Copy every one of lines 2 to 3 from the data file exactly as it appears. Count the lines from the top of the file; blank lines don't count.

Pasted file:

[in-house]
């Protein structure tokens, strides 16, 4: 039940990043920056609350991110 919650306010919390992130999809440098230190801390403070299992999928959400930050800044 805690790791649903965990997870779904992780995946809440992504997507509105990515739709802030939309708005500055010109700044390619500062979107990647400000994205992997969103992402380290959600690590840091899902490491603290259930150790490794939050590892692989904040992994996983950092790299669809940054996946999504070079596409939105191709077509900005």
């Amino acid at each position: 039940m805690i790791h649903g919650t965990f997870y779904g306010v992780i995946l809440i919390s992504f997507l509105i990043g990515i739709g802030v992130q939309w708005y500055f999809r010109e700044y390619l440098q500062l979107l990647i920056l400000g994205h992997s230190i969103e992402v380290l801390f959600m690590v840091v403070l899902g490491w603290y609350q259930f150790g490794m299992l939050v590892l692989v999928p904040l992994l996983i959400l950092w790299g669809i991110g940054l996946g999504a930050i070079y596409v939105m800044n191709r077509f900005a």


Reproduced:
């Protein structure tokens, strides 16, 4: 039940990043920056609350991110 919650306010919390992130999809440098230190801390403070299992999928959400930050800044 805690790791649903965990997870779904992780995946809440992504997507509105990515739709802030939309708005500055010109700044390619500062979107990647400000994205992997969103992402380290959600690590840091899902490491603290259930150790490794939050590892692989904040992994996983950092790299669809940054996946999504070079596409939105191709077509900005």
């Amino acid at each position: 039940m805690i790791h649903g919650t965990f997870y779904g306010v992780i995946l809440i919390s992504f997507l509105i990043g990515i739709g802030v992130q939309w708005y500055f999809r010109e700044y390619l440098q500062l979107l990647i920056l400000g994205h992997s230190i969103e992402v380290l801390f959600m690590v840091v403070l899902g490491w603290y609350q259930f150790g490794m299992l939050v590892l692989v999928p904040l992994l996983i959400l950092w790299g669809i991110g940054l996946g999504a930050i070079y596409v939105m800044n191709r077509f900005a």